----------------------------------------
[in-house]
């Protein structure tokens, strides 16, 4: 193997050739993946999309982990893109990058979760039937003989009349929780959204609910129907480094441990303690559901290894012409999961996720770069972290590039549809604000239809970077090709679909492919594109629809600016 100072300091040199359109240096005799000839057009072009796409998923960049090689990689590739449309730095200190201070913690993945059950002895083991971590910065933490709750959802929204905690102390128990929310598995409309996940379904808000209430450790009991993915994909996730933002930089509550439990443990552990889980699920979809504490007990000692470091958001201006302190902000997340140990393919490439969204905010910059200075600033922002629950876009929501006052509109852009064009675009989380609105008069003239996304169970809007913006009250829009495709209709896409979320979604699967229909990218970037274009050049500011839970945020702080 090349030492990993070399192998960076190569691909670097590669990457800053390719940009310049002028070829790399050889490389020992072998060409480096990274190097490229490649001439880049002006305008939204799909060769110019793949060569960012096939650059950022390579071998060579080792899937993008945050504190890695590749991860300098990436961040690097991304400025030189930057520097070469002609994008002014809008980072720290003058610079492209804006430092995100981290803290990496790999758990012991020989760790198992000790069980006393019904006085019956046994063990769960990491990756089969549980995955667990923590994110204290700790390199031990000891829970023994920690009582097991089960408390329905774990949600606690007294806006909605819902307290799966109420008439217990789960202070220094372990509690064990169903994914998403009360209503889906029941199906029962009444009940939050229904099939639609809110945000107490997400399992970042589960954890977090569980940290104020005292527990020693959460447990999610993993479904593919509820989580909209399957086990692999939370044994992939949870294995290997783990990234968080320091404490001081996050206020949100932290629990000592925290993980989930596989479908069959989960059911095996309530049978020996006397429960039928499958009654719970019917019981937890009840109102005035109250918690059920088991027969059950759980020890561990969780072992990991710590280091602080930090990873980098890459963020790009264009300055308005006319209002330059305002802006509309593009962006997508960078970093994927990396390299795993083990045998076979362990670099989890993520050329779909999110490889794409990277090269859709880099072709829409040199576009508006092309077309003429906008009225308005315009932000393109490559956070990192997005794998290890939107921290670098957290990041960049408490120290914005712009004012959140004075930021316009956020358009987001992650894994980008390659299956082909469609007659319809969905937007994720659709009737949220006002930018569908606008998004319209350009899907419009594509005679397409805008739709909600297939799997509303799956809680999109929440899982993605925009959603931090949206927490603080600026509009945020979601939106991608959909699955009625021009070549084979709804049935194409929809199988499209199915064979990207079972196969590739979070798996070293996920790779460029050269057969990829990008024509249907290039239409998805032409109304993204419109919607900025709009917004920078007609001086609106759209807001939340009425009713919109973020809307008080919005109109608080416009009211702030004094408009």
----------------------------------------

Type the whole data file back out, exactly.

[in-house]
């Protein structure tokens, strides 16, 4: 193997050739993946999309982990893109990058979760039937003989009349929780959204609910129907480094441990303690559901290894012409999961996720770069972290590039549809604000239809970077090709679909492919594109629809600016 100072300091040199359109240096005799000839057009072009796409998923960049090689990689590739449309730095200190201070913690993945059950002895083991971590910065933490709750959802929204905690102390128990929310598995409309996940379904808000209430450790009991993915994909996730933002930089509550439990443990552990889980699920979809504490007990000692470091958001201006302190902000997340140990393919490439969204905010910059200075600033922002629950876009929501006052509109852009064009675009989380609105008069003239996304169970809007913006009250829009495709209709896409979320979604699967229909990218970037274009050049500011839970945020702080 090349030492990993070399192998960076190569691909670097590669990457800053390719940009310049002028070829790399050889490389020992072998060409480096990274190097490229490649001439880049002006305008939204799909060769110019793949060569960012096939650059950022390579071998060579080792899937993008945050504190890695590749991860300098990436961040690097991304400025030189930057520097070469002609994008002014809008980072720290003058610079492209804006430092995100981290803290990496790999758990012991020989760790198992000790069980006393019904006085019956046994063990769960990491990756089969549980995955667990923590994110204290700790390199031990000891829970023994920690009582097991089960408390329905774990949600606690007294806006909605819902307290799966109420008439217990789960202070220094372990509690064990169903994914998403009360209503889906029941199906029962009444009940939050229904099939639609809110945000107490997400399992970042589960954890977090569980940290104020005292527990020693959460447990999610993993479904593919509820989580909209399957086990692999939370044994992939949870294995290997783990990234968080320091404490001081996050206020949100932290629990000592925290993980989930596989479908069959989960059911095996309530049978020996006397429960039928499958009654719970019917019981937890009840109102005035109250918690059920088991027969059950759980020890561990969780072992990991710590280091602080930090990873980098890459963020790009264009300055308005006319209002330059305002802006509309593009962006997508960078970093994927990396390299795993083990045998076979362990670099989890993520050329779909999110490889794409990277090269859709880099072709829409040199576009508006092309077309003429906008009225308005315009932000393109490559956070990192997005794998290890939107921290670098957290990041960049408490120290914005712009004012959140004075930021316009956020358009987001992650894994980008390659299956082909469609007659319809969905937007994720659709009737949220006002930018569908606008998004319209350009899907419009594509005679397409805008739709909600297939799997509303799956809680999109929440899982993605925009959603931090949206927490603080600026509009945020979601939106991608959909699955009625021009070549084979709804049935194409929809199988499209199915064979990207079972196969590739979070798996070293996920790779460029050269057969990829990008024509249907290039239409998805032409109304993204419109919607900025709009917004920078007609001086609106759209807001939340009425009713919109973020809307008080919005109109608080416009009211702030004094408009």